How to Make an Easy Reference List

Are you ready to create your own reference list? Never fret because you can certainly ace the job with easy steps to guide you along the way. So be sure to follow these:

Step 1: Determine Your Purpose

First things first, why do you need to concoct a reference list? Determine your goal or statement of purpose to be sure that your reference list’s content will align with your objectives in the long run. For example, are you supposed to cite sources for a research project? Or perhaps, you need a list of names in a job reference list instead? Because if you get mixed up with either of those two examples, your reference list would be very different.

Step 2: Use a Sample Reference List Template

Why bother making reference lists out of scratch when there are premade and easy-to-edit samples you can use? Sample.net is your free reference list generator, and you can pick any option from the 50+ sample reference lists above this article. You can use an online reference list template, job reference list template, project reference list template, or even a Harvard reference list example. Select a template and customize your reference list now!

Step 3: Follow the Right Formatting Style

You should know by know as to what the appropriate formatting style is fitting to your reference list. Take note of the differences between APA and MLA styles, for example. APA format: Langer, R. (1990). New methods of drug delivery. Science, 249(4976), 1527–1533. MLA format: Langer, R. “New Methods of Drug Delivery.” Science 249.4976 (1990): 1527–33. Although they are of the same thought, their presentation is dissimilar. And knowing the right formatting for your document is the key to increasing your work’s credibility and being accepted by your moderator.

Step 4: List Down What’s Needed to Include

In a single source, you can write down as much information as you want such as the name of the author, year of publication, title, page number, and other details. However, only write what is relevant to your document and your chosen formatting style. A detailed letter way of writing a report may be good but too much data, especially irrelevant ones, can only weaken your document’s overall content. Make it easy to read, succinct, and comprehensive no matter what.

Step 5: Be Sure to Fact-Check Your Sources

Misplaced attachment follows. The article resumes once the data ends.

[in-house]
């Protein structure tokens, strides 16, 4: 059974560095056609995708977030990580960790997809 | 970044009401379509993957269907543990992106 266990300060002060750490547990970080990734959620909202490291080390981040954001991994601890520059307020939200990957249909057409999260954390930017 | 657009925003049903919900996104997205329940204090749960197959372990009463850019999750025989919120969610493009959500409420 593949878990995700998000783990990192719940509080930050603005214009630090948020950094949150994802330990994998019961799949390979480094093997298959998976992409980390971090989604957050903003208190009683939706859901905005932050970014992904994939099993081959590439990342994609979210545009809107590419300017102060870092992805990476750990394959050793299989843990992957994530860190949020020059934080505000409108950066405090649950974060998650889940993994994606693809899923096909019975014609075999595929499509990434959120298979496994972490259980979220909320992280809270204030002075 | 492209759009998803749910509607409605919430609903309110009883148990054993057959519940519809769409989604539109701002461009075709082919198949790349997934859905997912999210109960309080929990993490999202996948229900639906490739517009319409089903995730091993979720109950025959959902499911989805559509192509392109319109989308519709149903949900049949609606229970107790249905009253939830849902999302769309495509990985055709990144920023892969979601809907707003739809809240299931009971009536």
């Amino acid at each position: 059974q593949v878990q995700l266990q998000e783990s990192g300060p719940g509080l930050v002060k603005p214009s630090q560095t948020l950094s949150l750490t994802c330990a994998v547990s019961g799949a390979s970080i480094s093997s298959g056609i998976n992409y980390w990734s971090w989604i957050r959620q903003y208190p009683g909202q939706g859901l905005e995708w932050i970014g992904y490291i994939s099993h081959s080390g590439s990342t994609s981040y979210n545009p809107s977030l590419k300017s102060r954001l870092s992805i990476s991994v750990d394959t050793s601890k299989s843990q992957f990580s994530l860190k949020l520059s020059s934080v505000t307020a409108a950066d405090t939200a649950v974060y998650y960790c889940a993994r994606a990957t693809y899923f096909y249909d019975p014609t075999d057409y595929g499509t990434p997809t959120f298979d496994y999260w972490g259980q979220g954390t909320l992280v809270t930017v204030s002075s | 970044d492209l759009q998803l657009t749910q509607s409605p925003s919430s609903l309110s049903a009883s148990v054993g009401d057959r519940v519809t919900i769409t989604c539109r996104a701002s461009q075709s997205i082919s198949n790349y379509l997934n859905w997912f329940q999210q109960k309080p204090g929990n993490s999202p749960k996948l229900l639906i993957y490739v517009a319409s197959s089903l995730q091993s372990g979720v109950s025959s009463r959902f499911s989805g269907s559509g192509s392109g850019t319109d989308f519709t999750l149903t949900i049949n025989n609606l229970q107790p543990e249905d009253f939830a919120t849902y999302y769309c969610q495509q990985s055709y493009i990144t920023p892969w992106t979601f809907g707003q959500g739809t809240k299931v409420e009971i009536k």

It is a no-brainer that fact-checking is a crucial step in formulating the reference list. Remember that you are not only to double-check your reference list’s format but also the references themselves. Maybe you wrote the wrong page number, you misspelled an author’s name, or that you included works from an unreliable source. Those simple mistakes can automatically ruin your work, and the last thing you want to happen is when readers or moderators point out such errors. So after you are done writing the list of references, set an evaluation report first before submitting it to rectify any error.


Why is citing sources important?

Lib Guides introduced four reasons why citing is important. And these are:

  • To show you did your own research
  • To credit other published works
  • To prevent plagiarism
  • To allow others in tracking your sources or citing them as well

What should you include in a job reference list?

In referencing certain names of people who know you in a job reference list, don’t forget to include your name at the top page, your detailed list of references (name, job title, company name, and contact list), and also your relationship with each reference. The general rule is to mention at least three professional references in a job reference list.

What are the different citation styles?

Some of the major citation formatting styles you can use are the APA style, MLA style, IEEE style, Harvard style, and ACS style.

With the many references you have cited in a whole document, it is essential that you collate such information and enlist them in a reference list for easy viewing. You never know how much it could save time to just scan in the reference page to track sources and cite similar sources for future works. Thankfully, you never have to struggle in making reference lists using the sample templates in this article. Create your reference list with Sample.net now!